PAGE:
KUALA LUMPUR — TIRED of accusations of badly treating its livestock, KFC Malaysia today revealed that the company has revamped all its chicken farms, far exceeding international standards.
Its managing director Jamaludin Mohammed Ali told a packed press conference today that the chickens are now being housed at facilities rated no less than five stars, fitting their new status as ‘brand ambassadors’.
“We realise that today’s society doesn’t like seeing animals being treated badly, and we fully understand that. While we don’t think putting them up in our regular chicken farms, which are already very hygienic and spacious, is wrong, we must respect the public opinion,” he said.
“Hence, the chickens’ new accommodation will be suites complete with attached jacuzzis and walk-in closets.”
Jamaludin added that there would be 450 double-storey villas, with each villa housing 2 suites, manned by 3 staff including a butler to cater to all the chickens’ needs.
“As KFC’s brand ambassadors, they deserve only the best treatment, before being slaughtered, defeathered, cut and sent to our 480 outlets across the country.
“I can’t think of a better way to live than getting a Balinese massage, a facial treatment and spending some time in the sauna. It’s all top-class treatment, using only authentic and imported ingredients to pamper the discerning fowl,” enthused Jamaludin. “And at the end of the day, our customers get the best quality chicken, in line with our ‘Finger Lickin’ Good’ mantra.”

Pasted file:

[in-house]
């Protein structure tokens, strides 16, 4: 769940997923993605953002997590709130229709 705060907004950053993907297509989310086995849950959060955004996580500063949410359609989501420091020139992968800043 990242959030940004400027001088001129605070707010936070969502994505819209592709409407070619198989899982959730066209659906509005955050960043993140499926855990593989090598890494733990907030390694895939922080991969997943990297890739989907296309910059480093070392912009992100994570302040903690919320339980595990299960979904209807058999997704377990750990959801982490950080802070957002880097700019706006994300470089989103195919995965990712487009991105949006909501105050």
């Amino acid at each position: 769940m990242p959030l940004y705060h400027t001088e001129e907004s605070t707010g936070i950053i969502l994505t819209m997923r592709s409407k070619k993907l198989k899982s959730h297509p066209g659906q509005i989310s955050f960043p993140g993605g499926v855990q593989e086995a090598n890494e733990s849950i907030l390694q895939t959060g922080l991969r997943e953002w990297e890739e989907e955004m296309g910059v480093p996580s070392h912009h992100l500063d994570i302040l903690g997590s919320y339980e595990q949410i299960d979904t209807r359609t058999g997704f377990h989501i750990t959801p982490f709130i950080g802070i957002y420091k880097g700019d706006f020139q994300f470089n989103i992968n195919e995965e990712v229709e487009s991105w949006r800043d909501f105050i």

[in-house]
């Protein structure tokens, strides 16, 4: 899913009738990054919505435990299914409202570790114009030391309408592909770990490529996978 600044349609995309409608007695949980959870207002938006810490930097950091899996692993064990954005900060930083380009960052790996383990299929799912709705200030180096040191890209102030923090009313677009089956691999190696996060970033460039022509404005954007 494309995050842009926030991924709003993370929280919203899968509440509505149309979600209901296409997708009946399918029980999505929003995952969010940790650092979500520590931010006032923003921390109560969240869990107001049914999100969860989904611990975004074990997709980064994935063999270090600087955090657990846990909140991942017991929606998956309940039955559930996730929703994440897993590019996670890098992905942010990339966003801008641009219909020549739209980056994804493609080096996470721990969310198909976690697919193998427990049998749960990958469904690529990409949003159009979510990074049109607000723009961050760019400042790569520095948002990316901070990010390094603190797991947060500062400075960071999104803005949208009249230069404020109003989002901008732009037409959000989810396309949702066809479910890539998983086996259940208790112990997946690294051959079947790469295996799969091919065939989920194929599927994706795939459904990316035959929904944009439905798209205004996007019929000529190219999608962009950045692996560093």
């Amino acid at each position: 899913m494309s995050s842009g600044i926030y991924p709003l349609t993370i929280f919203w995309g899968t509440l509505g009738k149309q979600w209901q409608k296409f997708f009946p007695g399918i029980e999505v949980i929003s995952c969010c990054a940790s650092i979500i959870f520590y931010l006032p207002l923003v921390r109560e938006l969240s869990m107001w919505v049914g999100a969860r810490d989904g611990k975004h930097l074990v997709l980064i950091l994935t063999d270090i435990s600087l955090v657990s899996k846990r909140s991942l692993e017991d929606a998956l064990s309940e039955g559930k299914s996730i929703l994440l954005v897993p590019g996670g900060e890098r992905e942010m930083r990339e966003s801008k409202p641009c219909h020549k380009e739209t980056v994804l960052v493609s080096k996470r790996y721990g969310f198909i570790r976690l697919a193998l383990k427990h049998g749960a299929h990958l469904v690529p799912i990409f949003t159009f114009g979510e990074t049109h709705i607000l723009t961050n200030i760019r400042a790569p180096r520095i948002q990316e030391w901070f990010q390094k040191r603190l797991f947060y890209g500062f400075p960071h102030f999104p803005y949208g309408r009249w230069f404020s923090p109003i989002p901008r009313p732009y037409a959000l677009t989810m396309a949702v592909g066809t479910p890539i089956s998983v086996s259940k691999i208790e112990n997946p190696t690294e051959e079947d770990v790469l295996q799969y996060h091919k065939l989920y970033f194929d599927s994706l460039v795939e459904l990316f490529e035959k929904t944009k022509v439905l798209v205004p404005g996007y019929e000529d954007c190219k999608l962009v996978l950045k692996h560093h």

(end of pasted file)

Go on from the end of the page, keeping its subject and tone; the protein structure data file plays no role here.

An unnamed spokesperson for People for the Ethical Treatment of Animals (PETA), when contacted, said that she would not comment on the latest development, until the organisation has had a chance to study it in detail. “Of course, we welcome any effort by KFC to treat its livestock better,” she said. “However, we’re still waiting for the company’s response to our recommendation that KFC does not use any animal in their product, so we’re not too optimistic about their move.”
Jamaludin disclosed that the company’s move to better treat its chickens will affect the bottom line.
“We would be spending close to billion ringgit building the new facilities, so naturally, our finances would be hit,” he said. “While we would take the brunt of the expenditure, unfortunately, we’ll have to transfer some of the cost to the customer, albeit only minimally.
“For example, the price for a Snack Plate meal (consisting 2 pieces of chicken, two side dishes of coleslaw and mashed potatoes, and a fizzy drink) would be increased marginally to RM249.90 per meal, and a Zinger burger would be priced at RM79.90,” he said. He added that the new prices for the full menu would be announced in a few days.
KFC’s traditional rivals, McDonald’s and Burger King, when contacted, refused to comment. Industry insiders however, disclosed that the two companies are in the midst of coming out with equally eco-friendly measures to counter KFC’s move, including turning Ronald McDonald into a vegetarian.
A spokesperson for Nando’s, however, said that they may be experimenting with going the opposite direction — treat the chickens so badly that they’d wish they were dead.